Robyn Hitchcock returned to his Cambridge musical roots with a performance at Junction J2.
The show was opened by C Joynes, a creative solo guitarist from nearby Histon. It was the pure sound of electric guitar, uncluttered by loops and excessive effects but there was still plenty going on, the elaborate instrumentals drawing on many influences from English folk to African music for some of the themes. A broken string was mended expertly by a member of the audience while CJ persevered with his spare guitar after some tuning problems but despite this interruption he completed his set with style. I was fascinated by the final piece, using the idea of ‘prepared guitar’, an experimental technique where a simple rod placed under the strings changes the tuning as you play on various parts of the fretboard.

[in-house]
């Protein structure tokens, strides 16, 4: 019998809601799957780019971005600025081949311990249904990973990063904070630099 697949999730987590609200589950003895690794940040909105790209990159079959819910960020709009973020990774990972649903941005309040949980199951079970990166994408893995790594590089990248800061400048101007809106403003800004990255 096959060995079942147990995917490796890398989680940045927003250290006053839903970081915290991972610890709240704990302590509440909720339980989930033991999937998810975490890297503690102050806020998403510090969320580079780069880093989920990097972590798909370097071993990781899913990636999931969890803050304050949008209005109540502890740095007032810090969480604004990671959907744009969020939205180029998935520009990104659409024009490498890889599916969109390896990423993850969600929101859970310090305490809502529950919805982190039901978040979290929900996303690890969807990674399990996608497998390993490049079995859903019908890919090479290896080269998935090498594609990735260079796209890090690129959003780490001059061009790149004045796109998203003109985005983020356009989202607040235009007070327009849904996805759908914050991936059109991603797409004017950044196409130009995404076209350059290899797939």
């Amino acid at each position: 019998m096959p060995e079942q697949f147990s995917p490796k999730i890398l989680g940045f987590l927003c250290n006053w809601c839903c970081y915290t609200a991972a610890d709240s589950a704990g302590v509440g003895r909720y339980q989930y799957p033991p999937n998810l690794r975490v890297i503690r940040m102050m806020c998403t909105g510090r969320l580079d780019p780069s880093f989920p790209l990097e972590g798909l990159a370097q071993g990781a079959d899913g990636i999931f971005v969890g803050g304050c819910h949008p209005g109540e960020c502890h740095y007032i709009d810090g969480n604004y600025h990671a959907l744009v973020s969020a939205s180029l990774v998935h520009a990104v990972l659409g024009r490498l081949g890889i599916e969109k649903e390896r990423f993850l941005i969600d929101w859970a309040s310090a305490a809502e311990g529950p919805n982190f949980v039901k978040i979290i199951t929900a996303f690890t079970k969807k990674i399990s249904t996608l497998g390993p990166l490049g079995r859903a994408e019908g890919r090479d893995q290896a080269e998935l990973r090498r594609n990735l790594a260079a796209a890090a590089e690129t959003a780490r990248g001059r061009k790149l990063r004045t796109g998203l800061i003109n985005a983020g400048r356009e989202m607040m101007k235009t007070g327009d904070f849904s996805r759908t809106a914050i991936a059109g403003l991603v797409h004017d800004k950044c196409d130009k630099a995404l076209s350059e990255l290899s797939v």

Robyn Hitchcock describes his songs as “paintings you can listen to.” And as paintings they would of course be mostly surrealistic miniatures, colourful and intricately crafted. His expressive vocals and perfectly judged sparse guitar is hypnotic. The often quoted influences of Dylan, Lennon and of course Syd Barrett can be heard but he has a voice and viewpoint all his own. Take a listen to the special delight that is ‘My Wife and My Dead Wife’, or ‘I Often Dream of Trains’ and ‘The Cheese Alarm’ and be impressed. Tonight there are also some eccentric meanderings between songs, musing abstractly on the delights or otherwise of Cambridge and his extensive musical career.
He has continued to record and perform since his beginnings in the late 70s with psychedelic/pop band ‘The Soft Boys’, working as a solo artist and also collaborating extensively. His most recent album is ‘The Man Upstairs’, featuring original songs and covers including a brilliant version of ‘The Ghost in You’ by The Psychedelic Furs (remember them?). Unfortunately that wasn’t played tonight but as a bonus instead the show ended with guest appearances from Cambridge musicians Nick Barraclough on mandolin and banjo and Kimberley Rew on guitar. This included an encore of ‘Tomorrow Never Knows’, the famous experimental Beatles track, fitting seamlessly into the show.